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M Montiel, S Barker, G P Vinson, and E Jiménez


The angiotensin II (Ang II)-binding sites in rat adrenal gland membranes were characterized using 125I-radiolabelled Ang II. While Scatchard analysis identified a single population of Ang II receptor sites, isoelectric focusing (IEF) on polyacrylamide gels revealed four peaks of specific Ang II binding which migrated to isoelectric points (pI values) 6·8, 6·7, 6·5 and 6·3. In binding assays in the presence of an excess of the Ang II receptor AT1 subtype antagonist DuP 753, a monophasic dose-dependent displacement of 125I-labelled Ang II binding by the Ang II receptor AT2 subtype antagonist CGP42112A was observed, and vice versa. In this system, reduction of disulphide bridges using 1 mmol dithiothreitol (DTT)/l markedly increased the number of binding sites in the adrenal zona glomerulosa without affecting receptor affinity.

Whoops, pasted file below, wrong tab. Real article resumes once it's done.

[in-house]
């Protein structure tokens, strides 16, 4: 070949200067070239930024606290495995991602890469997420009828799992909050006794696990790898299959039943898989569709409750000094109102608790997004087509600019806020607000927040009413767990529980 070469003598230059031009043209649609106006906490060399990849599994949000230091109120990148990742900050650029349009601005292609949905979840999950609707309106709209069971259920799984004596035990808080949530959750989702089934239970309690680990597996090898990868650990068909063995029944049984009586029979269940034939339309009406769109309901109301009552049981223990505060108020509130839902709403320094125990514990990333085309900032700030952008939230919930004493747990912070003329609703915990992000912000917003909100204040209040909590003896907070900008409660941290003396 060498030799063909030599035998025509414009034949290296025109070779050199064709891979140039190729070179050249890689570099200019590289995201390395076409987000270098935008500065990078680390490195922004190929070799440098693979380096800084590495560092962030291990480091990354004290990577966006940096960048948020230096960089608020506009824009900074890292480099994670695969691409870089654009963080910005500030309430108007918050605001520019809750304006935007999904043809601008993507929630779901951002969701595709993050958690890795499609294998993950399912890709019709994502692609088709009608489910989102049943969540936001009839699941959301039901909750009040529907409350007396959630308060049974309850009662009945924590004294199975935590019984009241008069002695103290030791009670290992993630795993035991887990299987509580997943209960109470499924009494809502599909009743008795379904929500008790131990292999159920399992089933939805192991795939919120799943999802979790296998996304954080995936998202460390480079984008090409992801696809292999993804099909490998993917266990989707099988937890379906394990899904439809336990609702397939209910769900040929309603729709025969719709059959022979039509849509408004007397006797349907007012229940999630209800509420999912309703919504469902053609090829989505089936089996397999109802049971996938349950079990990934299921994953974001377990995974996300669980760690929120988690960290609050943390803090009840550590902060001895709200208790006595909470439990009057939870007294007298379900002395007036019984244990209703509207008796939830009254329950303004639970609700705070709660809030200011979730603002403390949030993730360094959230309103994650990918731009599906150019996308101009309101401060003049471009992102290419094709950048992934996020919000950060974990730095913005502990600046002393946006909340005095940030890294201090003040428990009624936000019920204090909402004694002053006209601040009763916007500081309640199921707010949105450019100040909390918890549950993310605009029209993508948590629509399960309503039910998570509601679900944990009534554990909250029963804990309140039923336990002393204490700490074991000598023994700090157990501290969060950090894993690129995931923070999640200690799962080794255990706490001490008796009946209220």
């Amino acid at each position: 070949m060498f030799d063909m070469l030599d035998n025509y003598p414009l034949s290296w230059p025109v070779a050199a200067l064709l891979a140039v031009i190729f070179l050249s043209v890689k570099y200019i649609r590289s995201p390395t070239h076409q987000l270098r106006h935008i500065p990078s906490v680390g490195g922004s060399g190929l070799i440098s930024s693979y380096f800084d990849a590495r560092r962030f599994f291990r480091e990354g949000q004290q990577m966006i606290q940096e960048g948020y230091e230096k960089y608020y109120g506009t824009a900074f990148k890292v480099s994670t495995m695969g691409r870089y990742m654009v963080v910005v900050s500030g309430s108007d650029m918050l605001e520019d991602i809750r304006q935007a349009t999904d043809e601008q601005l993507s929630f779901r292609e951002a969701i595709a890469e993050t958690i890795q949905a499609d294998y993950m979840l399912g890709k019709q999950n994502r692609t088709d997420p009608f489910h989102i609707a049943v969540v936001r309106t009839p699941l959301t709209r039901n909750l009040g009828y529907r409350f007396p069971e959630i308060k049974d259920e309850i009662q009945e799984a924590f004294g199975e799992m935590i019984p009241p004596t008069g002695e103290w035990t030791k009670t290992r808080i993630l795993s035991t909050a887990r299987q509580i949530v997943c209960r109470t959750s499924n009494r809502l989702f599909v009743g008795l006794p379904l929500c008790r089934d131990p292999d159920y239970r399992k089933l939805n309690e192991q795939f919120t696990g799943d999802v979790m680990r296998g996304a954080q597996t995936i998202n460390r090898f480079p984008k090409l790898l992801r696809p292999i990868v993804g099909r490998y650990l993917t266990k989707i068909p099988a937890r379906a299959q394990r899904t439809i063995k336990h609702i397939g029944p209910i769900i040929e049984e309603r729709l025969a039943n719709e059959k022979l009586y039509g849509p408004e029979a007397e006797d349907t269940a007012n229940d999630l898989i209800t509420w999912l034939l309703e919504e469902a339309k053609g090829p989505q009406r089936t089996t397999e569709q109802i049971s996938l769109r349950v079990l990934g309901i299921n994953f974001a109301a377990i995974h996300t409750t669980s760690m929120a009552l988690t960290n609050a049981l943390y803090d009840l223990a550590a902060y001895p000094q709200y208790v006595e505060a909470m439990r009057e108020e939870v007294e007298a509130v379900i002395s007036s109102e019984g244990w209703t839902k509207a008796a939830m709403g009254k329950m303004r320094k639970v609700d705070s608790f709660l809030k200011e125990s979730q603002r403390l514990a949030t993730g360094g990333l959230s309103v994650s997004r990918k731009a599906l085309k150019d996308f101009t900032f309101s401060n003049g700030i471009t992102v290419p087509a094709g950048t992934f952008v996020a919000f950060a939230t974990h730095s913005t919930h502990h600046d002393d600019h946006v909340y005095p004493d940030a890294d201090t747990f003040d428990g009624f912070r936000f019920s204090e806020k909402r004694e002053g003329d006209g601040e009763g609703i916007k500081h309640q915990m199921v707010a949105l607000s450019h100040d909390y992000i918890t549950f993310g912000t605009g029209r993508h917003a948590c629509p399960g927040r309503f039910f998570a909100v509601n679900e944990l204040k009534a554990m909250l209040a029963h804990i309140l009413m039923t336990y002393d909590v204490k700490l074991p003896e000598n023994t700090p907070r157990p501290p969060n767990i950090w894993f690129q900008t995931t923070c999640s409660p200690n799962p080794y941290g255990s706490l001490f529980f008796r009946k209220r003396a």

Using IEF, it was found that both DuP 753 and CGP42112A were able to reduce specific binding of each of the four peaks to some extent. However, the predominant effect of DuP 753 was to reduce the labelling of the isoform at pI 6·7 substantially, while CGP42112A significantly inhibited the specific 125I-labelled Ang II binding to the pI 6·3 isoform. When DuP 753 and CGP42112A were used together, specific binding of 125I-labelled Ang II to the isoforms of pI values 6·8, 6·7 and 6·3 was completely eliminated. These data suggest that the four peaks of specific binding found may be composed of different isoforms of both AT1 and AT2 receptor subtypes and that the Ang II receptor isoforms which migrated to pI 6·7 and pI 6·3 are predominantly composed of AT1 and AT2 receptor subtypes respectively. Interestingly, in the presence of both antagonists, 8·7 ± 0·9% of the specific binding migrating at pI 6·5 remained unaffected. This finding suggests the presence of an additional subtype, which is neither AT1 nor AT2, in the rat adrenal zona glomerulosa.